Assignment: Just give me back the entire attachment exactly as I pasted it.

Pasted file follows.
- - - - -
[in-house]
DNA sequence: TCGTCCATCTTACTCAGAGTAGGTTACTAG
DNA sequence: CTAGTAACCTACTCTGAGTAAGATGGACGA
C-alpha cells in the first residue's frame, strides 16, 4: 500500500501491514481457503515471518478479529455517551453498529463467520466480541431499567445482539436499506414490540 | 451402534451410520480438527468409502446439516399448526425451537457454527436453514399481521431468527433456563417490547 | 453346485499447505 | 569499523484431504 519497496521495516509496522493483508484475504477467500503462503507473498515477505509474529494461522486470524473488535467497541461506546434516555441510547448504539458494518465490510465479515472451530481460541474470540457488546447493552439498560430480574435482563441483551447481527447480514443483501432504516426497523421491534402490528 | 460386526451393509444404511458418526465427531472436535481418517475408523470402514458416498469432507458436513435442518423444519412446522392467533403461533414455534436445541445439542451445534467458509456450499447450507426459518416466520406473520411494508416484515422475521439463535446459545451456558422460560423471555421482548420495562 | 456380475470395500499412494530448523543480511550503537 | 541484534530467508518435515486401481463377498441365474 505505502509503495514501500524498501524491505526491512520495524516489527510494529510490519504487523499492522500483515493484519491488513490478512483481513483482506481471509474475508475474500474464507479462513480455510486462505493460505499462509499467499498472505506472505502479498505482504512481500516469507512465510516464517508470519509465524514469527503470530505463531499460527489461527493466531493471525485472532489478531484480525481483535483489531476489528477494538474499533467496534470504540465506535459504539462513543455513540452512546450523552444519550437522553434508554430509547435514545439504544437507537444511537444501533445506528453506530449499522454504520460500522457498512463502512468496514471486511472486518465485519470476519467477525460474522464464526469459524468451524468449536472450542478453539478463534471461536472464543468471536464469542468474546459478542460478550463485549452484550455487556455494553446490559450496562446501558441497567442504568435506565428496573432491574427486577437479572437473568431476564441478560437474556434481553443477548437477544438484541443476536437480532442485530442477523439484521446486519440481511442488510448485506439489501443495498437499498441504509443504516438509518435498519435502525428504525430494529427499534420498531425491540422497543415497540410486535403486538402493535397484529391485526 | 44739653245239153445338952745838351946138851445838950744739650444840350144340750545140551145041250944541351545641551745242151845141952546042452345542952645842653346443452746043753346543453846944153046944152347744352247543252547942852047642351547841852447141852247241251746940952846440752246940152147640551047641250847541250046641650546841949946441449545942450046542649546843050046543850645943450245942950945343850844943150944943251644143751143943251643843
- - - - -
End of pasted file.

[in-house]
DNA sequence: TCGTCCATCTTACTCAGAGTAGGTTACTAG
DNA sequence: CTAGTAACCTACTCTGAGTAAGATGGACGA
C-alpha cells in the first residue's frame, strides 16, 4: 500500500501491514481457503515471518478479529455517551453498529463467520466480541431499567445482539436499506414490540 | 451402534451410520480438527468409502446439516399448526425451537457454527436453514399481521431468527433456563417490547 | 453346485499447505 | 569499523484431504 519497496521495516509496522493483508484475504477467500503462503507473498515477505509474529494461522486470524473488535467497541461506546434516555441510547448504539458494518465490510465479515472451530481460541474470540457488546447493552439498560430480574435482563441483551447481527447480514443483501432504516426497523421491534402490528 | 460386526451393509444404511458418526465427531472436535481418517475408523470402514458416498469432507458436513435442518423444519412446522392467533403461533414455534436445541445439542451445534467458509456450499447450507426459518416466520406473520411494508416484515422475521439463535446459545451456558422460560423471555421482548420495562 | 456380475470395500499412494530448523543480511550503537 | 541484534530467508518435515486401481463377498441365474 505505502509503495514501500524498501524491505526491512520495524516489527510494529510490519504487523499492522500483515493484519491488513490478512483481513483482506481471509474475508475474500474464507479462513480455510486462505493460505499462509499467499498472505506472505502479498505482504512481500516469507512465510516464517508470519509465524514469527503470530505463531499460527489461527493466531493471525485472532489478531484480525481483535483489531476489528477494538474499533467496534470504540465506535459504539462513543455513540452512546450523552444519550437522553434508554430509547435514545439504544437507537444511537444501533445506528453506530449499522454504520460500522457498512463502512468496514471486511472486518465485519470476519467477525460474522464464526469459524468451524468449536472450542478453539478463534471461536472464543468471536464469542468474546459478542460478550463485549452484550455487556455494553446490559450496562446501558441497567442504568435506565428496573432491574427486577437479572437473568431476564441478560437474556434481553443477548437477544438484541443476536437480532442485530442477523439484521446486519440481511442488510448485506439489501443495498437499498441504509443504516438509518435498519435502525428504525430494529427499534420498531425491540422497543415497540410486535403486538402493535397484529391485526 | 44739653245239153445338952745838351946138851445838950744739650444840350144340750545140551145041250944541351545641551745242151845141952546042452345542952645842653346443452746043753346543453846944153046944152347744352247543252547942852047642351547841852447141852247241251746940952846440752246940152147640551047641250847541250046641650546841949946441449545942450046542649546843050046543850645943450245942950945343850844943150944943251644143751143943251643843